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Brussels to sue Hungary, Poland and Czech Republic over asylum seekers

Brussels to sue Hungary, Poland and Czech Republic over asylum seekers

The EU took the Czech Republic, Hungary and Poland to the bloc's top court Thursday over their refusal to accept quotas for refugees, AFP said.

The EU executive also announced on Thursday it would be escalating its attack on Hungary over measures taken to curb meddling in its domestic affairs by globalist billionaire George Soros.

But the Czech Republic, Hungary and Poland have taken in nearly none in two years.

The EU Commission launched infringement procedures against the three countries in June and twice demanded an explanation for the non-compliance.

On the Hungarian asylum law, a response from Budapest to a letter from the Commission was "found to be unsatisfactory as it failed to address the majority of the concerns", the Commission said in a statement.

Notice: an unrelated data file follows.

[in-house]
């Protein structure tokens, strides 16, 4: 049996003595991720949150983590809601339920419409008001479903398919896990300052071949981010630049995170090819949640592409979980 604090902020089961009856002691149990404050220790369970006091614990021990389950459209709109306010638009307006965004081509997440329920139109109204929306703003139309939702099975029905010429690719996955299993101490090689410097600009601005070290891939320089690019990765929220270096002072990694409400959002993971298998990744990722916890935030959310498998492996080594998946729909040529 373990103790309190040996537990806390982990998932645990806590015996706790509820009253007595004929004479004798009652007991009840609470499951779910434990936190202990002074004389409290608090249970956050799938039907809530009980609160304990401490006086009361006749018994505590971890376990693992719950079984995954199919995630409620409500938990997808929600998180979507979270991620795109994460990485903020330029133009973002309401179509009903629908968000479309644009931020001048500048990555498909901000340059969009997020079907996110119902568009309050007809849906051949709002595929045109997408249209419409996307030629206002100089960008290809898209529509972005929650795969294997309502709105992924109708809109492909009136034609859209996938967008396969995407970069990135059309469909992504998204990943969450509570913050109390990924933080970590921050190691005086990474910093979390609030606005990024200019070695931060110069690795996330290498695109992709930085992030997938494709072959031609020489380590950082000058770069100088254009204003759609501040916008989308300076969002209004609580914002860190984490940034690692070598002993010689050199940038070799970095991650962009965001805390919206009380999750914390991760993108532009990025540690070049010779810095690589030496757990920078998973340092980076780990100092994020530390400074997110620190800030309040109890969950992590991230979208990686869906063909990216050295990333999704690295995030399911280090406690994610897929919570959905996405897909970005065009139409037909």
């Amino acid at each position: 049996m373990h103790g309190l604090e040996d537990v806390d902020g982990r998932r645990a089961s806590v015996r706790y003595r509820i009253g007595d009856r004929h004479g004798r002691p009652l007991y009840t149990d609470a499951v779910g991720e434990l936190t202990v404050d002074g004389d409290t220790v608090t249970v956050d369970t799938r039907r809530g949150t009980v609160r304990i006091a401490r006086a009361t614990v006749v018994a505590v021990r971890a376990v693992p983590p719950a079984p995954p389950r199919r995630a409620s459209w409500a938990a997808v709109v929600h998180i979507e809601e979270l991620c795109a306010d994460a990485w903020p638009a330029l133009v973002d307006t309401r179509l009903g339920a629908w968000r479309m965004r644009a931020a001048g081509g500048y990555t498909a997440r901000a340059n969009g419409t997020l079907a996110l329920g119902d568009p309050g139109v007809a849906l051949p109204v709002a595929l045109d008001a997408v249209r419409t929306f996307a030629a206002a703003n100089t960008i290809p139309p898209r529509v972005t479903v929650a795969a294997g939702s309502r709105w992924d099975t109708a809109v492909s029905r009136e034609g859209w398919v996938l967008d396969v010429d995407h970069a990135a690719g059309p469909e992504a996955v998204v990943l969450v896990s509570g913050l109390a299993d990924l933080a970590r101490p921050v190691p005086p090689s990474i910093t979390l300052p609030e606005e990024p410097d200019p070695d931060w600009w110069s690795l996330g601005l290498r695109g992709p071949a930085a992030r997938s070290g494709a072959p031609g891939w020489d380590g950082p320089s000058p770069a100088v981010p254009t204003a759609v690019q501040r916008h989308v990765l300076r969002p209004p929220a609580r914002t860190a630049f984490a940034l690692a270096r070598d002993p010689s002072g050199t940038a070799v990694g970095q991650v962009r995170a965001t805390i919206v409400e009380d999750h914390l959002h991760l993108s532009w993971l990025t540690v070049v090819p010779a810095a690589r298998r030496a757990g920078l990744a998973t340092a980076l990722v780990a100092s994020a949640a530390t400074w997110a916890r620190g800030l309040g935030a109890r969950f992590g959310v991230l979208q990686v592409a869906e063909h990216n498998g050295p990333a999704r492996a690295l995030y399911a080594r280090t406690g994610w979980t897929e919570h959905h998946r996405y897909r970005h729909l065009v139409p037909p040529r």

Newly elected premier Andrej Babiš said it was wrong to force migrants on unwilling nations, while his spokesman denounced the quota system as "interfer [ence] in the Czech Republic's internal affairs".

Poland's Deputy Foreign Minister Konrad Szymanski also said his government was "ready to defend its position in the court".

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Budapest faced a triple legal whammy from Brussels on Thursday, with the European Commission also taking Hungary to the ECJ over a crackdown on education and foreign-backed civil society groups that critics say targets U.S. billionaire George Soros.

In response to the migration crisis in 2015, the European Union adopted a decision to relocate asylum seekers who arrived in Italy and Greece, which were dealing with a massive inflow of migrants.

Budapest also faces legal action over university law.

The commission said Hungary's education law "disproportionally restricts European Union and non-EU universities in their operations and needs to be brought back in line with European Union law".

We will remind, recently the Prime Minister of Hungary Viktor Orban said that Central Europe is the last place on the continent, "free migrants".

Hungary also caused controversy in June when it passed legislation forcing non-governmental organisations to declare themselves "foreign-funded".

The European Commission said that the laws on foreign non-governmental organisations "indirectly discriminate and disproportionately restrict donations from overseas to civil society organisations".